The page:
THERE is a story I never tire of telling folks when talking of the warm-heartedness of Bahrain – about 10 years ago when my mother-in-law was staying with us, we had gone to a restaurant. We parked just at the entrance to make it easier for her to get into the place. As she slowly got out, the SUV behind us honked impatiently but we could not hurry her. We entered the restaurant and settled down. A couple of minutes later, the driver of the SUV entered hurriedly. Fearing an outburst of road rage, we braced ourselves. He came directly to my mother-in-law and said, “I am so sorry Mother, I didn’t see you getting out of the car. I should not have honked!”
A man who was going somewhere else, interrupted his journey and took out time to search out an aged stranger to apologise – that encapsulates the culture of Bahrain.
And its not a one-off occurrence.
In Bahraini culture the mother is given an exalted status and Bahrainis mean it. They don’t just pay lip service to the idea of motherhood. The kingdom has generous maternity leave benefits, extending to breastfeeding time off during the first year.
Did you know, for example, that it is against the law to dismiss a woman employee who is about to go on maternity leave? That is seen as a trick to avoid paying maternity benefits.
Throughout the national conversation about women’s empowerment and gender equality, the role of a woman as the central figure in a family is celebrated instead of being sidelined.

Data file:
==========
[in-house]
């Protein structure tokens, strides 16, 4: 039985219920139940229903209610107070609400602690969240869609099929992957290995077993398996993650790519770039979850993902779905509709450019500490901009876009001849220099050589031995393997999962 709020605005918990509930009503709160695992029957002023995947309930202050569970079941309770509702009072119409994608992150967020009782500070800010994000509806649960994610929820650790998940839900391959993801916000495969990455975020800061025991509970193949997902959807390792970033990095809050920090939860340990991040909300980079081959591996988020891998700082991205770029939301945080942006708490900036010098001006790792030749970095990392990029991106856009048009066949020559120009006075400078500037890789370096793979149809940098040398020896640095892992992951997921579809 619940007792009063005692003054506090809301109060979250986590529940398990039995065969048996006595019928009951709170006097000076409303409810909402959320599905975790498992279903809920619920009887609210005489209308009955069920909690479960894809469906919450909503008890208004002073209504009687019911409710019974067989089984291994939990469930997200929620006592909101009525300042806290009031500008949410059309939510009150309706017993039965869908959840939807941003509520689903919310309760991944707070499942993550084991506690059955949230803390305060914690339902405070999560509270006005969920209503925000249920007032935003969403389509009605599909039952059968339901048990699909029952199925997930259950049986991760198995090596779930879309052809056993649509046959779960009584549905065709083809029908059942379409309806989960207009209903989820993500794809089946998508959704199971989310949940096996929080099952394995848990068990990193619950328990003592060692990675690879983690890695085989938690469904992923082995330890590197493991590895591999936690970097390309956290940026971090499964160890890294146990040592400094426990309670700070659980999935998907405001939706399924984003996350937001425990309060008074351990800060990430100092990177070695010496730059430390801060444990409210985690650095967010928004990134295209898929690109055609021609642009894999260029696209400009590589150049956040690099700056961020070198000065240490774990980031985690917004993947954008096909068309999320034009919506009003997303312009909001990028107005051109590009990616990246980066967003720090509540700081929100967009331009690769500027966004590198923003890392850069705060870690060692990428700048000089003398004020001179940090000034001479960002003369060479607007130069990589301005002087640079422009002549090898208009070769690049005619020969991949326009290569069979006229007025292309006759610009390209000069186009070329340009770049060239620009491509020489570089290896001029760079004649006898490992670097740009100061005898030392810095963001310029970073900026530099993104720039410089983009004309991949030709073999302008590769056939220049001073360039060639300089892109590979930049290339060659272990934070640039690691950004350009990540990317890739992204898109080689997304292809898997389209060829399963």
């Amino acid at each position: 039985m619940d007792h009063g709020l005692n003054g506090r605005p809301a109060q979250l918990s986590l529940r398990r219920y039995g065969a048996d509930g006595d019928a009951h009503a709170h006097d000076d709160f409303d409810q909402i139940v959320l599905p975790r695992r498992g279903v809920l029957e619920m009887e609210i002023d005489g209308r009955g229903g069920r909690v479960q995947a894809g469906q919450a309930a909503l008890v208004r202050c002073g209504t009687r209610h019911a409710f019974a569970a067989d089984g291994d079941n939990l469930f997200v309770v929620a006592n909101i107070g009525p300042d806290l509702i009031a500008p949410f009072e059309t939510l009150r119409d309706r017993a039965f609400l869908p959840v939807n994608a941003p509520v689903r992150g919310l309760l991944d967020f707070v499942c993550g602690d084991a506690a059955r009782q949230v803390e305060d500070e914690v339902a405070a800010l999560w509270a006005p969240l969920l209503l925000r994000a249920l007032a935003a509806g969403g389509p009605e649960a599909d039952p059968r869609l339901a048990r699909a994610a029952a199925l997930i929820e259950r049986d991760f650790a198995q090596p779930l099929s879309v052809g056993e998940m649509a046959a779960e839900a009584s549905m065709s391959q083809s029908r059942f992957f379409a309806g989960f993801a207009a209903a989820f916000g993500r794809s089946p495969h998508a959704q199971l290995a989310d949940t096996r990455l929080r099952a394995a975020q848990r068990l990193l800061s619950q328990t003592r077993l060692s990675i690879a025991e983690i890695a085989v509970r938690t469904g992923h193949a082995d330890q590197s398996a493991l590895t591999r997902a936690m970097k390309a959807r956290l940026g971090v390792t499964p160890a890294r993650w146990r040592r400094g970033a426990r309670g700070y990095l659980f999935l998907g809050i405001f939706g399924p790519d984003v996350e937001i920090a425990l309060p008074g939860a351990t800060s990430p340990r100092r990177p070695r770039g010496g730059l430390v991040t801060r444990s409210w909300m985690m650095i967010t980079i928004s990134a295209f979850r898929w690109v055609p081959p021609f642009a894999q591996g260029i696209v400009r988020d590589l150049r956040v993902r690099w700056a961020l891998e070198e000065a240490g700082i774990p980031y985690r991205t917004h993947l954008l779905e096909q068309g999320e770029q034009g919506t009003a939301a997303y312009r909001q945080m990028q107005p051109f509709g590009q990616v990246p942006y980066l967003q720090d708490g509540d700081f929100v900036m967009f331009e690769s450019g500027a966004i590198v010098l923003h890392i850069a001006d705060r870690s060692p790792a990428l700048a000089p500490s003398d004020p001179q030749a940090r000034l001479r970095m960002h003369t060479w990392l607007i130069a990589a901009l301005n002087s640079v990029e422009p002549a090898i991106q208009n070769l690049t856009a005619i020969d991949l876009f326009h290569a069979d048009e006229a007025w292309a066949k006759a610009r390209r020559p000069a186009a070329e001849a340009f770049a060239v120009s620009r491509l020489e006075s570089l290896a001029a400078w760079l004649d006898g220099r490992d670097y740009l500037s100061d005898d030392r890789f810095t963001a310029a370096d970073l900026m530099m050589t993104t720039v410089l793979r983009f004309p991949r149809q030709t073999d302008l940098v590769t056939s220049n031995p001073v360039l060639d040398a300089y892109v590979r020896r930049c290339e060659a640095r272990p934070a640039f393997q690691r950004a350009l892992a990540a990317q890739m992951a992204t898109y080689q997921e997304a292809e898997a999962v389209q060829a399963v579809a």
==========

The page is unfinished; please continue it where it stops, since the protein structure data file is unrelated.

There is plenty that Bahrain can teach many developed countries and larger economies about inclusiveness and why we should not shy away from embracing the different roles played by men and women in the progress of a country, a company, a community.
Last week, I had to take my own octogenarian mum to the government office for some paperwork. The car park is some distance from the main building and I requested the security guard for permission to drop her inside and then go to the parking lot. He looked at my mother in the car and waved us to a reserved parking spot near the entrance. When I thanked him, he smiled, “Your mother, my mother!”
It is not a recent thing, either. Once when interviewing an established Indian family who had been here since the 1900s, the patriarch told me that they were among the first – after the Royal Family – to own a motorcar.
“The best motorable road those days was the Manama-Awali road and I used to go on evening rides there,” he said. “Once when I was driving with my mother, the engine overheated and stopped. It was 5pm on a dusty summer day and Ramadan at that. There was nobody in sight. My mother was sitting on a ledge by the roadside when we saw another car coming towards us from a distance. It stopped and the then Crown Prince – HH Shaikh Isa bin Salman Al Khalifa, father of His Majesty King Hamad – stepped out.
He was going towards Riffa to break his fast but asked, “Why is mother sitting in the sun? Can I drop her home?”
Luckily, a public transport bus came by and we persuaded Shaikh Isa that we would ride to Manama in that.”
The best indication of a mother’s worth in Bahrain came from a florist friend who revealed that Arab
Mother’s Day flower sales are way higher than Valentine’s Day! Can you beat that?